AD VALOREM TAX, more commonly known as property tax, is a large source of revenue for local governments in Georgia. The basis for ad valorem taxation is the fair market value of the property, which is established as of January 1 of each year. The tax is levied on the assessed value of the property which, by law, is established at 40% of the fair market value. The amount of tax is determined by the tax rate (mill rate) levied by various entities (one mill is equal to $1.00 for each $1,000 of assessed value, or .001).
Several distinct entities are involved in the ad valorem tax process:
The State Revenue Commissioner is responsible for examining the tax digests of counties in Georgia in order to determine that property is assessed uniformly and equally between and within the counties (O.C.G.A. 48-5-340).
The County Board of Tax Assessors, appointed for fixed terms by the county governing authority, is responsible for the appraisal, assessment, and the equalization of all assessments within the county. The Board of Tax Assessors receives tax returns filed by taxpayers and processes applications for homestead exemption. They notify taxpayers when changes are made to the value of property, receive and review all appeals filed, and insure that the appeal process proceeds properly. In addition, they approve all exemptions claimed by the taxpayer.
The County Board of Equalization, appointed by the Grand Jury, is the body charged by law with hearing and adjudicating administrative appeals to property values and assessments made by the Board of Tax Assessors
The Board of County Commissioners, an elected body, establishes the annual budget for county government operations and levies the mill rate necessary to fund the portion of the budget to be paid for by ad valorem tax.
The County Board of Education, an elected body, establishes the annual budget for school purposes and levies the mill rate necessary to fund the portion of the budget to be paid for by ad valorem tax.
The County Tax Commissioner, an office established by the Constitution, is the official responsible for performing all functions related to billing, collecting, accounting for and disbursing ad valorem taxes collected in this county. The Tax Commissioner also serves as an agent of the State Revenue Commissioner for the registration of motor vehicles.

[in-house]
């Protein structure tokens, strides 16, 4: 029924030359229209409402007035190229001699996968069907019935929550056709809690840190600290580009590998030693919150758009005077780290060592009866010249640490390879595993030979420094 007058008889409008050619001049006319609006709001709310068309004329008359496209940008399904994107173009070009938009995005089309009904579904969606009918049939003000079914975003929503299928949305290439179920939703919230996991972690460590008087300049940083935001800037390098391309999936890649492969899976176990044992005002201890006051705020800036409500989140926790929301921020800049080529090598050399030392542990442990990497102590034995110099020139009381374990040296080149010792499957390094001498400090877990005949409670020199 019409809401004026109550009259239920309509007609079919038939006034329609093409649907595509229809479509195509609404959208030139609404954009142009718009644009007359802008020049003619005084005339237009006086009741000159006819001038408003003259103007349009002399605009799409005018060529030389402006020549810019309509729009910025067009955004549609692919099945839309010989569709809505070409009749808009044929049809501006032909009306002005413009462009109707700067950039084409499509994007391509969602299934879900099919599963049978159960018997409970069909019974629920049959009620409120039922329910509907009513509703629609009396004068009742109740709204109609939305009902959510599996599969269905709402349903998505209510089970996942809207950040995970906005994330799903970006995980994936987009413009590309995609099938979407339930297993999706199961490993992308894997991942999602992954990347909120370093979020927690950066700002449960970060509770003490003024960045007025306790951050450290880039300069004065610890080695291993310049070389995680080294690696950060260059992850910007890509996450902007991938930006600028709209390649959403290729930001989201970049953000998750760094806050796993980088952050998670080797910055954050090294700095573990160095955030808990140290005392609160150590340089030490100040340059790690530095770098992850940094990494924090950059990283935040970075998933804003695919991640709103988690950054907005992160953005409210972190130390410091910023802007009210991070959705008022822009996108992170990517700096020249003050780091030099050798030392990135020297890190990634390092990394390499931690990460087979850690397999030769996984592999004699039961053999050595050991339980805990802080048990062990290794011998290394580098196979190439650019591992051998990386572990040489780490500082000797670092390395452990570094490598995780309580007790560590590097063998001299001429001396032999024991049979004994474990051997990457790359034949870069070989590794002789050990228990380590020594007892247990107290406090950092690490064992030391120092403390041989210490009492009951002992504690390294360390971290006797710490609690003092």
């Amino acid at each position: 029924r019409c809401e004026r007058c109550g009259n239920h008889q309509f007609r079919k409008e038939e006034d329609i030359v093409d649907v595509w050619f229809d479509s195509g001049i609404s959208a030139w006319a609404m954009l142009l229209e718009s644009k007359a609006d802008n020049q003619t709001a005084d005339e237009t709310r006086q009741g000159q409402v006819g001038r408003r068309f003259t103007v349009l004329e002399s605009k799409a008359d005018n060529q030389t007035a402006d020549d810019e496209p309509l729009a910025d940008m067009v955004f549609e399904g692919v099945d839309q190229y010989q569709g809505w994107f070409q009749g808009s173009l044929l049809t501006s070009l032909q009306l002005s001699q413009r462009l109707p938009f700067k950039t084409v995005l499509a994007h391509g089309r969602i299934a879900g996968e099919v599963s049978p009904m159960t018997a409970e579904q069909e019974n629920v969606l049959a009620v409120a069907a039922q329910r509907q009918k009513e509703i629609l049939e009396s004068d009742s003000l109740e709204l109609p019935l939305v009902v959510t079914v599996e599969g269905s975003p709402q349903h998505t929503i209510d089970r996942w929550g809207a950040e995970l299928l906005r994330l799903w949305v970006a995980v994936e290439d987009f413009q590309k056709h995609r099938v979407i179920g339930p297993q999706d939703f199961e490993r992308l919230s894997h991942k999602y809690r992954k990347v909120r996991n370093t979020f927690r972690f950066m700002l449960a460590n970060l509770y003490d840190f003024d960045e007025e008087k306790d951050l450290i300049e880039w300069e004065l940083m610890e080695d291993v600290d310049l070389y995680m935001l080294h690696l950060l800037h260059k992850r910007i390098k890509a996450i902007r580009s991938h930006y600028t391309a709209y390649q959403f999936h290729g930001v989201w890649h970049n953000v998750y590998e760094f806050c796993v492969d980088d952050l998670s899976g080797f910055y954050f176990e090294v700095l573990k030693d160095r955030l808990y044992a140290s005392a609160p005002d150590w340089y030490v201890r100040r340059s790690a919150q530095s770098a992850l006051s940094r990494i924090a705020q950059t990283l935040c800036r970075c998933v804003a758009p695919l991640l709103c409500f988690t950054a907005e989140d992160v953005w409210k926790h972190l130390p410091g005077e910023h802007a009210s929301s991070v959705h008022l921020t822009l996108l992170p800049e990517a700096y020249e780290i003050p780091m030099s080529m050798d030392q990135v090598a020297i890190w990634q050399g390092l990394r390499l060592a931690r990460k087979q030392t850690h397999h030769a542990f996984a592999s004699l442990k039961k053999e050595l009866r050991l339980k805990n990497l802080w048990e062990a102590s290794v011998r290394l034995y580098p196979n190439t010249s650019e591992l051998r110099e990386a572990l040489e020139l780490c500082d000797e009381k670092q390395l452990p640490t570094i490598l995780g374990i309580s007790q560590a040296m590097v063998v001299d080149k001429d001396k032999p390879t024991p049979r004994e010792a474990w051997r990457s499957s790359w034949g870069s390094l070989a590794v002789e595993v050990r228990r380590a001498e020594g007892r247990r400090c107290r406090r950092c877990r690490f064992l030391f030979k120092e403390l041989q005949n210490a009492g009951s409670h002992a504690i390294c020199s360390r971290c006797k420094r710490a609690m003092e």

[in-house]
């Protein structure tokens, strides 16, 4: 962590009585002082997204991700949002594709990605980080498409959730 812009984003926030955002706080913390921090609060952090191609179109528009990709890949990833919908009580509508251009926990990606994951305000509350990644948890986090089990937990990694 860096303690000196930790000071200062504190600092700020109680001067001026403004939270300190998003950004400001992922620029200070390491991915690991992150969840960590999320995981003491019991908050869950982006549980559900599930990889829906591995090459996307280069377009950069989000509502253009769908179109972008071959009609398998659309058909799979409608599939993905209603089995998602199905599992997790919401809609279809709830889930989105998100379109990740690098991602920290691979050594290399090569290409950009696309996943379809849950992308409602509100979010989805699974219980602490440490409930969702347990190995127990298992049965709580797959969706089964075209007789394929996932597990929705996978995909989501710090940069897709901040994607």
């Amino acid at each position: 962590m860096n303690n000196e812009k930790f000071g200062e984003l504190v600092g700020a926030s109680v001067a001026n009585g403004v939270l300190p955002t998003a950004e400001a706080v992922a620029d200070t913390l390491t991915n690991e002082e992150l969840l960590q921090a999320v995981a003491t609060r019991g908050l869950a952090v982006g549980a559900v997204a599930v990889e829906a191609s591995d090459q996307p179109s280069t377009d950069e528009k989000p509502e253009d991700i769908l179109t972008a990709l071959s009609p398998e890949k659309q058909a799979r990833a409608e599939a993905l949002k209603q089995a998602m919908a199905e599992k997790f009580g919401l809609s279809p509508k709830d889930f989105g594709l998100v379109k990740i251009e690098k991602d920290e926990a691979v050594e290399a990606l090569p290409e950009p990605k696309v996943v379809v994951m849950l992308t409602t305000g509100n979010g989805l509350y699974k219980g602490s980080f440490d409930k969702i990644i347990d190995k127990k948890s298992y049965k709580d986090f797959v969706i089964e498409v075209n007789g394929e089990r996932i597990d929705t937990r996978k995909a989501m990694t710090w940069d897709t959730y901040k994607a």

TAX BILLS Generally, Wilkinson County property taxes are due by December 20. If taxes are not paid on the property, it may be levied upon and ultimately sold.
Taxpayers are required to file at least an initial tax return for taxable property (both real and personal property) owned on January 1of the tax year. The tax return is a listing of the property owned by the taxpayer and the taxpayer’s declaration of the value of their property.
Property tax returns must be filed with the Board of Tax Assessors (Tax Assessor’s Office)
between January 1 and April1 of each year. After the taxpayer has filed the initial tax return
for real property, the law provides for an automatic renewal of that return each succeeding year at the value determined for the preceding year. The taxpayer is required to file a new return only as additional property is acquired, improvements are made to existing property, or other changes occur. Personal property tax returns are required to be filed each year.
A new return, filed during the return period, may also be made by the taxpayer to declare a different value from the existing value where the taxpayer is dissatisfied with the current value placed on the property by the Board of Tax Assessors. This initiates the taxpayer’s appeal process if the declared value is not accepted by the Board of Tax Assessors.